Creating Ambiguity

Why is ambiguity missing from our culture? In films and television, writers and directors feel it necessary to spell out every action, motivation, and history of every major character on screen. Sure, a character’s backstory might be interesting, but a mystery can be just as compelling. “Hollywood” is taking away our fascinating fear of the unknown so that they can provide cheap twists and shocking revelations within the first season of a television show, or the first hour of a movie.

The enduring interest of a character I can’t quite comprehend will always be more interesting to me than a character with a tragic backstory. Their motivations should be somewhat murky, their history should not be completely open for everyone and their actions should be sometimes confusing for the audience. This is especially true of villains. Too much history and they become sympathetic and no longer intimidating. If we know their exact motivations, then they become predictable. And if their actions are completely explainable, then we lose any interesting mystery.

Perhaps the reason why ambiguity is so fearsome is that it is so difficult to handle. If too many questions are raised, then the creators are left with handfuls of frayed strings to try and cleanly knot together. An obvious example is Lost, which dealt with too many questions that most viewers weren’t satisfied being left without answers. But there are many examples where it can work incredibly. My personal favorite is Slade, from Teen Titans, and I am not even kidding. The identity of Slade was a prevailing mystery throughout the first two seasons of Teen Titans and it created a sinister air to a character that was already intimidating.

Using these two examples, a rudimentary framework for an interesting mystery can be created. The rules, as I see them, are:
1. Ambiguity works better on characters than on plot.
2. Plot based mysteries should be given answers. (Answers can lead to more question, though.)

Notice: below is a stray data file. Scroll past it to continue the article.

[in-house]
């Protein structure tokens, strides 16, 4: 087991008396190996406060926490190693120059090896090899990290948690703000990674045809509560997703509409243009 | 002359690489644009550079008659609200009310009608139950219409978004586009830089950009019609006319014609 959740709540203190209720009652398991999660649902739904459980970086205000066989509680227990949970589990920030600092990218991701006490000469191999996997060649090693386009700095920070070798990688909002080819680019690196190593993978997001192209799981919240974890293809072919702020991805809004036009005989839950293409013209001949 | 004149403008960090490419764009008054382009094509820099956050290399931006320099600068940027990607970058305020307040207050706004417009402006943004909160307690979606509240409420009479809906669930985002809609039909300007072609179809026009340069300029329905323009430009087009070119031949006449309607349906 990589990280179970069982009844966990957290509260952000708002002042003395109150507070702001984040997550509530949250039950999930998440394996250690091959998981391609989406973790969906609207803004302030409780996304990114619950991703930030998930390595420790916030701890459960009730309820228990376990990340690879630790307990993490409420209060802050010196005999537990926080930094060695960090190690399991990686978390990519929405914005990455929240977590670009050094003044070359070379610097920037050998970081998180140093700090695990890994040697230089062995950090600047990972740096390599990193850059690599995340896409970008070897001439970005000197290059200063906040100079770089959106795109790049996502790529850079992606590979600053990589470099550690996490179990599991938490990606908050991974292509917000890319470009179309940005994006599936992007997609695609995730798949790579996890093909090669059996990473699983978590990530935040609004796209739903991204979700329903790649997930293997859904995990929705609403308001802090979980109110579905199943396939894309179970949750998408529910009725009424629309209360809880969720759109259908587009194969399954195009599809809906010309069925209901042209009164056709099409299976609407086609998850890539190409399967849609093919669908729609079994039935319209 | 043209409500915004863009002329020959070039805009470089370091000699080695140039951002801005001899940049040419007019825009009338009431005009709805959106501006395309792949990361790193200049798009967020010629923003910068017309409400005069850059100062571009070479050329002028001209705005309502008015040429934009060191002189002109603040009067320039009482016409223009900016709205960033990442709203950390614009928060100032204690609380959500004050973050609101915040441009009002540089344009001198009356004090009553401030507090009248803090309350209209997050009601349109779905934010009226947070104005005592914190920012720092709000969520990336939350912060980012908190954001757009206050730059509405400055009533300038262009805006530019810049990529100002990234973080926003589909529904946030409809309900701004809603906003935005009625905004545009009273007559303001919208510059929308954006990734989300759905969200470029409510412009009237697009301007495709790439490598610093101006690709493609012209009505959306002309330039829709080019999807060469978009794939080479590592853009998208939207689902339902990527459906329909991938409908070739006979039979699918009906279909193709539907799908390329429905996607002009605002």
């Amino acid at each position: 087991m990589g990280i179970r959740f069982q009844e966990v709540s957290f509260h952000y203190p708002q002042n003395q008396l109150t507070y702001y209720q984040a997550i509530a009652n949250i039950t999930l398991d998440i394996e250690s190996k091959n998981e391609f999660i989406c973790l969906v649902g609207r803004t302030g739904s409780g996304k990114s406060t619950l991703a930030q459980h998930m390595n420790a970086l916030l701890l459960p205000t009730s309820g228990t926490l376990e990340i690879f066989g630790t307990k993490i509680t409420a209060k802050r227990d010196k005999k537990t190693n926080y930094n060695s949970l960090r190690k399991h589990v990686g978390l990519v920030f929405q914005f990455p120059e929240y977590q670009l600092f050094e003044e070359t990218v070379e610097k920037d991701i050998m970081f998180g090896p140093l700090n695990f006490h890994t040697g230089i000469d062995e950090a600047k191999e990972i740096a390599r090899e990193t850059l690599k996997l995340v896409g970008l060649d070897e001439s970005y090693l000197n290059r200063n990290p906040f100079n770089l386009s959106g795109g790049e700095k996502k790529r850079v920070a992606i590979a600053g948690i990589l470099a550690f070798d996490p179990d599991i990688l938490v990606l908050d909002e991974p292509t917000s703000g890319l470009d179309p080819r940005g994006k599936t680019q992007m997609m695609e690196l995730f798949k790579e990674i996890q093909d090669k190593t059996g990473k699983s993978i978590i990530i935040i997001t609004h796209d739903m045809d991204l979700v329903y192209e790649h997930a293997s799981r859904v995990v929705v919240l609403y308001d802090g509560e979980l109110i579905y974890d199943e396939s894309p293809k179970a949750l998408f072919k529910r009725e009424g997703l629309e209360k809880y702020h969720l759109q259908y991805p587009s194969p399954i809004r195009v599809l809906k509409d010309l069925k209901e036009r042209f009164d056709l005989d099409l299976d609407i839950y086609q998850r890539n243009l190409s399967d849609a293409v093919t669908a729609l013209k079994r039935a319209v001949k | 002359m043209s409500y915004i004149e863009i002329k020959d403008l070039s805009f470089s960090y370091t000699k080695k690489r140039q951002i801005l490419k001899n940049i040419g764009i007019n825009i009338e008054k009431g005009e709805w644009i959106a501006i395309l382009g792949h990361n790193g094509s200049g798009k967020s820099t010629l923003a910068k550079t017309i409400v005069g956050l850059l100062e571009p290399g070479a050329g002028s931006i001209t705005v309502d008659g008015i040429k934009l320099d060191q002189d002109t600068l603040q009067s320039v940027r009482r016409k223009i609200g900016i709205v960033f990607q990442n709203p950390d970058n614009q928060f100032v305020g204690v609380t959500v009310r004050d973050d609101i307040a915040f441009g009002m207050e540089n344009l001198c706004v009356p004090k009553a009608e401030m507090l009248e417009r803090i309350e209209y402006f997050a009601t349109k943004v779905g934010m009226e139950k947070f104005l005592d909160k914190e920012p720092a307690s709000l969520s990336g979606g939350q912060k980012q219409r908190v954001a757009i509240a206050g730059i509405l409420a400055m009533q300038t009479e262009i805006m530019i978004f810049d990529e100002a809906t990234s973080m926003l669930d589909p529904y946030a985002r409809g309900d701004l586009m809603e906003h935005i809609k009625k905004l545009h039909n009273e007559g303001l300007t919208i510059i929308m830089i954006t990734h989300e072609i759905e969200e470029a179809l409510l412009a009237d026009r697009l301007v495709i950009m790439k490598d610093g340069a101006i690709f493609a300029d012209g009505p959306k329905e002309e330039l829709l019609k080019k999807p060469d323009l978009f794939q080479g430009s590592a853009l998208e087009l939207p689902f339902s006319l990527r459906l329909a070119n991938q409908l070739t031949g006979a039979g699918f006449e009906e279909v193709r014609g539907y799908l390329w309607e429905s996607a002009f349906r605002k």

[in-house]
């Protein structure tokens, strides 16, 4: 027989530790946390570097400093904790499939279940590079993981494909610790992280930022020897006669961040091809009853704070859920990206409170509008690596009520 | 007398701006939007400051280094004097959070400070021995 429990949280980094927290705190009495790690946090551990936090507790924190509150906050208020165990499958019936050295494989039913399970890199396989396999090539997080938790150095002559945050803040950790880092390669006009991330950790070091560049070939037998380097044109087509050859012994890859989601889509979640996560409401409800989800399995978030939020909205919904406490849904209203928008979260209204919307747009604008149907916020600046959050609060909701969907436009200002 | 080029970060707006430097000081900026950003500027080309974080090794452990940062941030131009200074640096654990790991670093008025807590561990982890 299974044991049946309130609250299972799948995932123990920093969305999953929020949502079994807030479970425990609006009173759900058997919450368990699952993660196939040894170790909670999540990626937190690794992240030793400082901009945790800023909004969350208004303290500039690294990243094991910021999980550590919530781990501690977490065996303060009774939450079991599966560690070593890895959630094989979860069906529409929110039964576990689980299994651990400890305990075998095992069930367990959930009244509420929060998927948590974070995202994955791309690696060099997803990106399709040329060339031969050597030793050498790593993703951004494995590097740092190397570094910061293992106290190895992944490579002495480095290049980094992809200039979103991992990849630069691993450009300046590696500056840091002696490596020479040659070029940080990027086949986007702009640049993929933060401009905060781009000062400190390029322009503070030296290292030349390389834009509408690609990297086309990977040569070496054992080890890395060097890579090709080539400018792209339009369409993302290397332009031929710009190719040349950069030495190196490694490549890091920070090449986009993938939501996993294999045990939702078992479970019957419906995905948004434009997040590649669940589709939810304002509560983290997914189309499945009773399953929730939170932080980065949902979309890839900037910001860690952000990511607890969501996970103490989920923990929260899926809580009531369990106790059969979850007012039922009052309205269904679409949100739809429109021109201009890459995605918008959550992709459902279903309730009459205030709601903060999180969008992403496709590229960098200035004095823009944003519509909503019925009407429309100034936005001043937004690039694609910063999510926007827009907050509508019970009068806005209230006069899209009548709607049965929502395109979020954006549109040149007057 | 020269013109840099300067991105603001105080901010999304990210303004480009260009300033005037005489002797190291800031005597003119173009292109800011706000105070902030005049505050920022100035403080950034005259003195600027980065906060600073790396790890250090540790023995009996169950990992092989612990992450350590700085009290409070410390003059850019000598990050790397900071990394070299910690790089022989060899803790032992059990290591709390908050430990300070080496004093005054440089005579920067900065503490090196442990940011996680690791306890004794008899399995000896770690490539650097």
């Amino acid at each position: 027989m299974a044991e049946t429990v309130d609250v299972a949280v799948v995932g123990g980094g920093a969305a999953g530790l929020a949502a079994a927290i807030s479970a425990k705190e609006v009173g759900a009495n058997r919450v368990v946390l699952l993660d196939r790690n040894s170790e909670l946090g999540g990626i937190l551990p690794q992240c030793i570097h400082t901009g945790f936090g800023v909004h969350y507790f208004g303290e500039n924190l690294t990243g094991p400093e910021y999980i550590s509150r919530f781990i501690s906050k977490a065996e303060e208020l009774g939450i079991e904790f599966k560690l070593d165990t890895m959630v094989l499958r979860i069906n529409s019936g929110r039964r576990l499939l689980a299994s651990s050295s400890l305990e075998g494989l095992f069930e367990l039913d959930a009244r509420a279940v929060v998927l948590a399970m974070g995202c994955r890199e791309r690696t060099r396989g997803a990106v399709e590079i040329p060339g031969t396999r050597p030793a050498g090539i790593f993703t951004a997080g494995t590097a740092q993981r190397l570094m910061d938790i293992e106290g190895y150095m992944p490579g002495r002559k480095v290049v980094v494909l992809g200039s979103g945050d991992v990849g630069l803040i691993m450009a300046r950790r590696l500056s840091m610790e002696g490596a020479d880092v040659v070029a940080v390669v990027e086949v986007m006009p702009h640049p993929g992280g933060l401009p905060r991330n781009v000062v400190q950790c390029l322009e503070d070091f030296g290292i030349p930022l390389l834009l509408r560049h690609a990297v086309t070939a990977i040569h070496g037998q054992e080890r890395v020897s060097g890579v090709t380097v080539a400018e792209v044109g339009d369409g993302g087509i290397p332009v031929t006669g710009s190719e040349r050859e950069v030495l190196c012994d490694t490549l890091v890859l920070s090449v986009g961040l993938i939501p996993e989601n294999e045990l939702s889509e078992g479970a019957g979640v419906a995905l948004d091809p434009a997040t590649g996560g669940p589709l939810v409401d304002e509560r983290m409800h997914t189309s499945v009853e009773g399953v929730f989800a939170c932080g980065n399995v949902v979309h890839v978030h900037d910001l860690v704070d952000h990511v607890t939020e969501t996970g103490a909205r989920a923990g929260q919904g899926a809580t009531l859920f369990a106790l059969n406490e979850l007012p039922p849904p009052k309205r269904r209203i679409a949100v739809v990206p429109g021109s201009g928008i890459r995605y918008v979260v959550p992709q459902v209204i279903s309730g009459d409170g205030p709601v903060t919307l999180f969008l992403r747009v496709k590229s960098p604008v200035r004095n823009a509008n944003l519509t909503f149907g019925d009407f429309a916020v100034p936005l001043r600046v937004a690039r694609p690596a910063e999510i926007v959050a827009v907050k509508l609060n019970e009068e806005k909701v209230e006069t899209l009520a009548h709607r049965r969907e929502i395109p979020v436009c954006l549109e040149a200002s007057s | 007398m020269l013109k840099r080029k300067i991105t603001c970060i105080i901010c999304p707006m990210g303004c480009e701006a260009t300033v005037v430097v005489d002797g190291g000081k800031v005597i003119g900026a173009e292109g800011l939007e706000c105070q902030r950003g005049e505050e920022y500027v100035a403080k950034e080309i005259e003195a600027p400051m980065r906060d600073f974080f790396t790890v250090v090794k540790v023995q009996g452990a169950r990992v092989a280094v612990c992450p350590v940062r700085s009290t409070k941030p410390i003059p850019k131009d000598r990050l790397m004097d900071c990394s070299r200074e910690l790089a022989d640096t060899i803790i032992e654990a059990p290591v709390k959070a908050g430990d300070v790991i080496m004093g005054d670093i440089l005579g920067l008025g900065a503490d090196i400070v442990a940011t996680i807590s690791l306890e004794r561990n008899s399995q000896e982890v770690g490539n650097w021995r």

3. A character’s mystery can remain unanswered.
4. If a character’s mystery interacts with a plot mystery, then the character mystery should be answered, so that rule 2 is not violated.
5. Don’t create too many plot mysteries that must be answered by the end, otherwise end up with an ugly knot for an end.
6. Plot mysteries should be staggered and ones should be answered while others are being investigated or are staring up.
7. Character mysteries can be continuous and grow on one another. (Though, if there are too many mysteries for a character, it can have the same problems as a plot mystery.)

We shouldn’t be afraid to use this powerful tool in our creative endeavors, but we should also be wary of the messes it can make. I will continue to believe that “Hollywood” is making huge mistakes by ignoring this device and I will continue to view it this way until I start seeing interesting ambiguity being used in mainstream productions.

Thomas Degroat

A student majoring in Neuroscience, art is a second passion to him. He is particularly fond of analyzing film, theater, television, and literature. If he had not found love within science, he would most assuredly be a Comparative Literature major. His review inspirations are Lindsay Ellis, Rantasmo, and Chris Stuckman.

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